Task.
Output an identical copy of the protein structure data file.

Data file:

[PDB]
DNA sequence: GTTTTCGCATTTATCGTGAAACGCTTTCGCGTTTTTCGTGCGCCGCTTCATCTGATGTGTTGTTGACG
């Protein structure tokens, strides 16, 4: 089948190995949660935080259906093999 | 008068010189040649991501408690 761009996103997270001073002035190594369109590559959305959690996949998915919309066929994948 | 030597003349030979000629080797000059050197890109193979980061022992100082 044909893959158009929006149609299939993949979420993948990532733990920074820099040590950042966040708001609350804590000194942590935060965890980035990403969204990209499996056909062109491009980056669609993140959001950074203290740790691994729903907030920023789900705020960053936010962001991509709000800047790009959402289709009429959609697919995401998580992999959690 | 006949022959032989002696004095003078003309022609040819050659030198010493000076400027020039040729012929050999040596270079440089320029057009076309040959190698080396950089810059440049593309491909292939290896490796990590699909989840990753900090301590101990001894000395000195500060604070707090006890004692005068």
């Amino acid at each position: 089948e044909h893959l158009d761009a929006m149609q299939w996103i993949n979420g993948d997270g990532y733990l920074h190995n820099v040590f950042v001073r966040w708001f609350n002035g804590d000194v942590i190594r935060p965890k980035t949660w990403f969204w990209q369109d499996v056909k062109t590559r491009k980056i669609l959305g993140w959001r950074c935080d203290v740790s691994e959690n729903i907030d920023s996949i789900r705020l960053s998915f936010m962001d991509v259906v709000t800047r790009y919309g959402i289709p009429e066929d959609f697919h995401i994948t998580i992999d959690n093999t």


[PDB]
DNA sequence: GTTTTCGCATTTATCGTGAAACGCTTTCGCGTTTTTCGTGCGCCGCTTCATCTGATGTGTTGTTGACG
């Protein structure tokens, strides 16, 4: 089948190995949660935080259906093999 | 008068010189040649991501408690 761009996103997270001073002035190594369109590559959305959690996949998915919309066929994948 | 030597003349030979000629080797000059050197890109193979980061022992100082 044909893959158009929006149609299939993949979420993948990532733990920074820099040590950042966040708001609350804590000194942590935060965890980035990403969204990209499996056909062109491009980056669609993140959001950074203290740790691994729903907030920023789900705020960053936010962001991509709000800047790009959402289709009429959609697919995401998580992999959690 | 006949022959032989002696004095003078003309022609040819050659030198010493000076400027020039040729012929050999040596270079440089320029057009076309040959190698080396950089810059440049593309491909292939290896490796990590699909989840990753900090301590101990001894000395000195500060604070707090006890004692005068």
């Amino acid at each position: 089948e044909h893959l158009d761009a929006m149609q299939w996103i993949n979420g993948d997270g990532y733990l920074h190995n820099v040590f950042v001073r966040w708001f609350n002035g804590d000194v942590i190594r935060p965890k980035t949660w990403f969204w990209q369109d499996v056909k062109t590559r491009k980056i669609l959305g993140w959001r950074c935080d203290v740790s691994e959690n729903i907030d920023s996949i789900r705020l960053s998915f936010m962001d991509v259906v709000t800047r790009y919309g959402i289709p009429e066929d959609f697919h995401i994948t998580i992999d959690n093999t």